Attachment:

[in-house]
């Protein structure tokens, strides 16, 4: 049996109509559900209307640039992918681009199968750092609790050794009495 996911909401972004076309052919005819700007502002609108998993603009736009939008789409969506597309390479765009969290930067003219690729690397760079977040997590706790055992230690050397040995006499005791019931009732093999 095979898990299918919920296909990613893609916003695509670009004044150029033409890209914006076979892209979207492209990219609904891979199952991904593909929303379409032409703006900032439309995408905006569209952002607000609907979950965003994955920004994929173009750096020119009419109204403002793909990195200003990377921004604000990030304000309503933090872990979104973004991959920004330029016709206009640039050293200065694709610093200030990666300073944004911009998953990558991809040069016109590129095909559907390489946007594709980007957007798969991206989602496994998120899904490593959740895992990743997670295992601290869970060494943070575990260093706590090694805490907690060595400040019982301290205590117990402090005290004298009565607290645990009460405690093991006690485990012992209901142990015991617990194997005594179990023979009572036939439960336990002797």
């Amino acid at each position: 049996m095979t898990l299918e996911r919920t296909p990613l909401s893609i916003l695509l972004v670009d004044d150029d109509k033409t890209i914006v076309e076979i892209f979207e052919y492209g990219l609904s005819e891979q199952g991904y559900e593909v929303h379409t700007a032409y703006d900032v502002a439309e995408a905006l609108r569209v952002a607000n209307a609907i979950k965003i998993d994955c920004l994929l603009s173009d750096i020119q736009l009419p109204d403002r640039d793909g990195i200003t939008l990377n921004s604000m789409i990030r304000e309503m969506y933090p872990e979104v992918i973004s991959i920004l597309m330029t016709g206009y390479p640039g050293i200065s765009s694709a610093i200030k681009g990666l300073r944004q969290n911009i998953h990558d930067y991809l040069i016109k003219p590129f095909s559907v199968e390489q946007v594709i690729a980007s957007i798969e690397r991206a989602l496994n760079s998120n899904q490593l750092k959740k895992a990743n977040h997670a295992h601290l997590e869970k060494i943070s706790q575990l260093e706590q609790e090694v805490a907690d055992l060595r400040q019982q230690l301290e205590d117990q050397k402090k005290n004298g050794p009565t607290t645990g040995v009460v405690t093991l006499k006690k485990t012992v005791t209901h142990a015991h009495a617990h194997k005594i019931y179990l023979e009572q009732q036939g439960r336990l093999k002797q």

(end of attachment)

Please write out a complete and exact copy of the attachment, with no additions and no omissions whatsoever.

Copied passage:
[in-house]
């Protein structure tokens, strides 16, 4: 049996109509559900209307640039992918681009199968750092609790050794009495 996911909401972004076309052919005819700007502002609108998993603009736009939008789409969506597309390479765009969290930067003219690729690397760079977040997590706790055992230690050397040995006499005791019931009732093999 095979898990299918919920296909990613893609916003695509670009004044150029033409890209914006076979892209979207492209990219609904891979199952991904593909929303379409032409703006900032439309995408905006569209952002607000609907979950965003994955920004994929173009750096020119009419109204403002793909990195200003990377921004604000990030304000309503933090872990979104973004991959920004330029016709206009640039050293200065694709610093200030990666300073944004911009998953990558991809040069016109590129095909559907390489946007594709980007957007798969991206989602496994998120899904490593959740895992990743997670295992601290869970060494943070575990260093706590090694805490907690060595400040019982301290205590117990402090005290004298009565607290645990009460405690093991006690485990012992209901142990015991617990194997005594179990023979009572036939439960336990002797």
């Amino acid at each position: 049996m095979t898990l299918e996911r919920t296909p990613l909401s893609i916003l695509l972004v670009d004044d150029d109509k033409t890209i914006v076309e076979i892209f979207e052919y492209g990219l609904s005819e891979q199952g991904y559900e593909v929303h379409t700007a032409y703006d900032v502002a439309e995408a905006l609108r569209v952002a607000n209307a609907i979950k965003i998993d994955c920004l994929l603009s173009d750096i020119q736009l009419p109204d403002r640039d793909g990195i200003t939008l990377n921004s604000m789409i990030r304000e309503m969506y933090p872990e979104v992918i973004s991959i920004l597309m330029t016709g206009y390479p640039g050293i200065s765009s694709a610093i200030k681009g990666l300073r944004q969290n911009i998953h990558d930067y991809l040069i016109k003219p590129f095909s559907v199968e390489q946007v594709i690729a980007s957007i798969e690397r991206a989602l496994n760079s998120n899904q490593l750092k959740k895992a990743n977040h997670a295992h601290l997590e869970k060494i943070s706790q575990l260093e706590q609790e090694v805490a907690d055992l060595r400040q019982q230690l301290e205590d117990q050397k402090k005290n004298g050794p009565t607290t645990g040995v009460v405690t093991l006499k006690k485990t012992v005791t209901h142990a015991h009495a617990h194997k005594i019931y179990l023979e009572q009732q036939g439960r336990l093999k002797q």